Civilisations grow, and always bloom, in cities. Some of the best-known and influential civilisations, which shaped the Western world, developed in the Mediterranean area: in 1000 BC, Phoenician city-states, such as Byblos, Tyre and Sidon, arised in the Lebanese coasts.
Cities are always present in the Mediterranean history. Along the seashore, on the dense, ancient cultivated fields, trade activities were developed, sea routes were outlined and the Mediterranean space was built.
Cities roughly account for 2% of the Earth’s surface, but still 50% of the planet’s population lives in them; this figure is expected to rise to 75% in 2050, which means urban population is growing steady and has risen above the symbolic 50% threshold. In the next decade, about 500 cities will have more than one million inhabitants each, including several mega-cities with more than 20 million inhabitants.
Such growth is even more relevant in the Mediterranean region, especially in North Africa, the Middle East and Turkey. According to UNO estimates, 66% of the people in the aforementioned regions will be living in cities by 2025.
Consequences are quite disturbing: cities now use up to 75% of total energy production and are responsible for 80% of greenhouse gas emissions all over the world. Beyond the environmental impact, a massive concentration of people in urban areas puts great strain on access to healthcare, education, transport and water and electricity supply. A new sustainable model of urban development should be created as soon as possible.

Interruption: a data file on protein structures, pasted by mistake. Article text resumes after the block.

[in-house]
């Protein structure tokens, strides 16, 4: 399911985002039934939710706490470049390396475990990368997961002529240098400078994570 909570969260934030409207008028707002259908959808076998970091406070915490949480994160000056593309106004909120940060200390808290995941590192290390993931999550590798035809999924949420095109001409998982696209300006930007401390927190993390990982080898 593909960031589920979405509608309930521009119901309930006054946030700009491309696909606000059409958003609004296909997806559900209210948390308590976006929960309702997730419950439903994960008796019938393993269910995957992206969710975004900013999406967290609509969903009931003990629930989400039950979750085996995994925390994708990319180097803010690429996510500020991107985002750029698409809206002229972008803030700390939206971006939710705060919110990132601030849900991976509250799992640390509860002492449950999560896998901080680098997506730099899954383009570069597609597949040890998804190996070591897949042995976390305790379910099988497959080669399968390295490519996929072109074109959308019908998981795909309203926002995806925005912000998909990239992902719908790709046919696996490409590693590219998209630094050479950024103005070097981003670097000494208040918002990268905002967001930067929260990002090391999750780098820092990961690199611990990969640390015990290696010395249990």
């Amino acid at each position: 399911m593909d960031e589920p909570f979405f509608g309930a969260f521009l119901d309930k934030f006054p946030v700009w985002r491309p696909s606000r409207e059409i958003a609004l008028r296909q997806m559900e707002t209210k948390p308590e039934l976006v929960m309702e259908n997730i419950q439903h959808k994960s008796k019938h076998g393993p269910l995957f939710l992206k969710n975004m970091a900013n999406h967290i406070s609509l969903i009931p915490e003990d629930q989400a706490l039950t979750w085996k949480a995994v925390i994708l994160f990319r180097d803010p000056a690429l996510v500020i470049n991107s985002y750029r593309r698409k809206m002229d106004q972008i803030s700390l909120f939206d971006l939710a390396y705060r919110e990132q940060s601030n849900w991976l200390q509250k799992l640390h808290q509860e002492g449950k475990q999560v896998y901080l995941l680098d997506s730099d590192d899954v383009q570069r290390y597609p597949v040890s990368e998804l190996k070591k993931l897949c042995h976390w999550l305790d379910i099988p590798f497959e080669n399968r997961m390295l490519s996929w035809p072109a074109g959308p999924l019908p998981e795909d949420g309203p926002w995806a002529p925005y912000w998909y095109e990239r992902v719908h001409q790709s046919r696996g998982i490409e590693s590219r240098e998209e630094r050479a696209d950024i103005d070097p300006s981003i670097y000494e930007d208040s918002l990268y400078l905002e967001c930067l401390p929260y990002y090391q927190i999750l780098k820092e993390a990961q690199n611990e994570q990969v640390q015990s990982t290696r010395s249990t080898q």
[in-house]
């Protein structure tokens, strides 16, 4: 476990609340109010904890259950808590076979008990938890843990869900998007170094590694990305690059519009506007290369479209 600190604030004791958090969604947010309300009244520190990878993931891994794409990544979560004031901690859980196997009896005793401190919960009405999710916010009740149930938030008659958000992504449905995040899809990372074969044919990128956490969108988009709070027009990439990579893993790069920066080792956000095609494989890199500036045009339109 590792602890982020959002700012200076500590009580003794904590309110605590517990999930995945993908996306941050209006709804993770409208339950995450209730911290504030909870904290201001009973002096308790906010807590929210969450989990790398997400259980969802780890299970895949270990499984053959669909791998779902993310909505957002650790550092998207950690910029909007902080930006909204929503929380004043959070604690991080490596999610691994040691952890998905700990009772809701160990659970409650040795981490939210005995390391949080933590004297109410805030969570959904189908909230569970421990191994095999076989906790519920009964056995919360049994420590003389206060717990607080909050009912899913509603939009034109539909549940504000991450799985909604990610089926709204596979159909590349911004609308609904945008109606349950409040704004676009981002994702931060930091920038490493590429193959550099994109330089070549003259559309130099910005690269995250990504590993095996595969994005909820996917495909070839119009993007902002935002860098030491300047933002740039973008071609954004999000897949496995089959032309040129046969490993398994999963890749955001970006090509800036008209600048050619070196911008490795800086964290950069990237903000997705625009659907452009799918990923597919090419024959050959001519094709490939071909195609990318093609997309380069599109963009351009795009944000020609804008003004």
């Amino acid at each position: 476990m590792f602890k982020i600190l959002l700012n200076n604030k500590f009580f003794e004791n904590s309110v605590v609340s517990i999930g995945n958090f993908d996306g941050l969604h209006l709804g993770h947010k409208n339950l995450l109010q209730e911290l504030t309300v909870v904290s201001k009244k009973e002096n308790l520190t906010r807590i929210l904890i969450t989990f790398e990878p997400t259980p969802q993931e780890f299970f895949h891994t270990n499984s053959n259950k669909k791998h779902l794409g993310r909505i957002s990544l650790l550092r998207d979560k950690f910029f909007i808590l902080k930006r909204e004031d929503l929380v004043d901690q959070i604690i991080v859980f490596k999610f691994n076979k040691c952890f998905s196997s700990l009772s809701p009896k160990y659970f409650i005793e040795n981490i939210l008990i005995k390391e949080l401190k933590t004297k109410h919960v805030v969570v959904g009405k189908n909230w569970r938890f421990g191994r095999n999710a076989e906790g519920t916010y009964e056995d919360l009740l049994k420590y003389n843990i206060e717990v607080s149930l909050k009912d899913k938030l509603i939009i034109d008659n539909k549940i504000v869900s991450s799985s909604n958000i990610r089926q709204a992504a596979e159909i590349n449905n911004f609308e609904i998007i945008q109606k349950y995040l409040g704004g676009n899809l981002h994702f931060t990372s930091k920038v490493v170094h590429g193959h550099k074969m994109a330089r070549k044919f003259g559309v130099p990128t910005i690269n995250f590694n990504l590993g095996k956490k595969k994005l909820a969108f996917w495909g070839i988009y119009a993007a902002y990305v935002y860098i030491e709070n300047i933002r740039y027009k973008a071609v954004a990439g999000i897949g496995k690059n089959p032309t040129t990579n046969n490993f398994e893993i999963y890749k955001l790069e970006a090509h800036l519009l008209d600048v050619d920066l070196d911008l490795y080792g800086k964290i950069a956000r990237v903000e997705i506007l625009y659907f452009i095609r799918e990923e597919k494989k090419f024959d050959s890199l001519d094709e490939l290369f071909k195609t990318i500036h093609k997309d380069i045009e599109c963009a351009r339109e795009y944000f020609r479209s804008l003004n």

"Contrast: the South Mediterranean shore does not face the same challenges as cities in the North Mediterranean shore"
Cities find themselves in a paradoxical situation. They foster development, are involved in most industrial and commercial activities and their contribution to national wealth is somewhere between 50% and 80% of the GDP (depending on the country). Nevertheless, such a leading role does not, in most cases, provide economic return, as national governments collect taxes without providing a fair redistribution of wealth. Several cities find themselves in this situation, such as Cairo, which represents 77% of the GDP of Egypt. Other leading cities include Istanbul, Beirut, Casablanca and Algiers, as well as Barcelona, Paris, Milan or Athens. Mediterranean Cities, instead of countries, will be the driving forces towards wealth in the future.
Working hard to become a Smart City
Cities are economic driving forces. As the main generators of job places and wealth in a country, they create goods and provide services that strengthen economic opportunities for the whole country. Nevertheless, they face multiple challenges, and become a “magnifying mirror” of all the difficulties countries need to handle in a a globalization process that does not favour them and that makes it hard for them to adapt.
Working hard to become a Smart City could be the right way to find a solution. Upon investing on creative and social capital and the introduction of technology, a Smart City fosters economic competitiveness, efficiently manages its resources and hard infrastructure and involves citizens in governance issues. Thus, sustainable economic and urban development is promoted, and quality of life improves for citizens.